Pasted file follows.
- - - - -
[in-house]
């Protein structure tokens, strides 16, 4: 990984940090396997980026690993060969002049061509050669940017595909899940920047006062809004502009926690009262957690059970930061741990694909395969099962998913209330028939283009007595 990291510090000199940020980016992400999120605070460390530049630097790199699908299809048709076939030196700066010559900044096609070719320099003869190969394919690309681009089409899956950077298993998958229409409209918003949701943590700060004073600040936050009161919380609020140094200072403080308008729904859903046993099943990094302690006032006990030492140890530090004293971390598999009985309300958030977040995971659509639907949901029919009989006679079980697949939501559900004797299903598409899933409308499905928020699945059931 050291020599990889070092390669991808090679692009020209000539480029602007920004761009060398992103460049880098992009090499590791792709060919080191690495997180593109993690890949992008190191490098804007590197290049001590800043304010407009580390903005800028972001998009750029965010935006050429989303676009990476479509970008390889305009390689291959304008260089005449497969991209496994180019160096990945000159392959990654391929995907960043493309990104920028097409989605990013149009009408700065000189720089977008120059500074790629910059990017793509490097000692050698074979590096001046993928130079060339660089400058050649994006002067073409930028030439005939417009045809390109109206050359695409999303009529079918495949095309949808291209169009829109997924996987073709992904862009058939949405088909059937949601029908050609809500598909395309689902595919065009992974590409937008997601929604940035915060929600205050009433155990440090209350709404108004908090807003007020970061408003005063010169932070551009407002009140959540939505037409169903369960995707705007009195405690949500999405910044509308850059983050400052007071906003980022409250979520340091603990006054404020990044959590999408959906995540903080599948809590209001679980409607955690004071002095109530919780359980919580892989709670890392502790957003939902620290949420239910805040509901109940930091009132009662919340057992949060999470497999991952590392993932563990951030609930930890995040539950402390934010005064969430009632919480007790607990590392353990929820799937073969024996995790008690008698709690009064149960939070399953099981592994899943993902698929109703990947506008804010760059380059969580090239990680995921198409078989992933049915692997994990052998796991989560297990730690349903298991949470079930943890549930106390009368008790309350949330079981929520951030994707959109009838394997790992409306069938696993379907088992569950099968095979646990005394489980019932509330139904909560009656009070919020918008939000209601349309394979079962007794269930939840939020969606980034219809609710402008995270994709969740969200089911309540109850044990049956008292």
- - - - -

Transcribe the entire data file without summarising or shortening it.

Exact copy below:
[in-house]
């Protein structure tokens, strides 16, 4: 990984940090396997980026690993060969002049061509050669940017595909899940920047006062809004502009926690009262957690059970930061741990694909395969099962998913209330028939283009007595 990291510090000199940020980016992400999120605070460390530049630097790199699908299809048709076939030196700066010559900044096609070719320099003869190969394919690309681009089409899956950077298993998958229409409209918003949701943590700060004073600040936050009161919380609020140094200072403080308008729904859903046993099943990094302690006032006990030492140890530090004293971390598999009985309300958030977040995971659509639907949901029919009989006679079980697949939501559900004797299903598409899933409308499905928020699945059931 050291020599990889070092390669991808090679692009020209000539480029602007920004761009060398992103460049880098992009090499590791792709060919080191690495997180593109993690890949992008190191490098804007590197290049001590800043304010407009580390903005800028972001998009750029965010935006050429989303676009990476479509970008390889305009390689291959304008260089005449497969991209496994180019160096990945000159392959990654391929995907960043493309990104920028097409989605990013149009009408700065000189720089977008120059500074790629910059990017793509490097000692050698074979590096001046993928130079060339660089400058050649994006002067073409930028030439005939417009045809390109109206050359695409999303009529079918495949095309949808291209169009829109997924996987073709992904862009058939949405088909059937949601029908050609809500598909395309689902595919065009992974590409937008997601929604940035915060929600205050009433155990440090209350709404108004908090807003007020970061408003005063010169932070551009407002009140959540939505037409169903369960995707705007009195405690949500999405910044509308850059983050400052007071906003980022409250979520340091603990006054404020990044959590999408959906995540903080599948809590209001679980409607955690004071002095109530919780359980919580892989709670890392502790957003939902620290949420239910805040509901109940930091009132009662919340057992949060999470497999991952590392993932563990951030609930930890995040539950402390934010005064969430009632919480007790607990590392353990929820799937073969024996995790008690008698709690009064149960939070399953099981592994899943993902698929109703990947506008804010760059380059969580090239990680995921198409078989992933049915692997994990052998796991989560297990730690349903298991949470079930943890549930106390009368008790309350949330079981929520951030994707959109009838394997790992409306069938696993379907088992569950099968095979646990005394489980019932509330139904909560009656009070919020918008939000209601349309394979079962007794269930939840939020969606980034219809609710402008995270994709969740969200089911309540109850044990049956008292």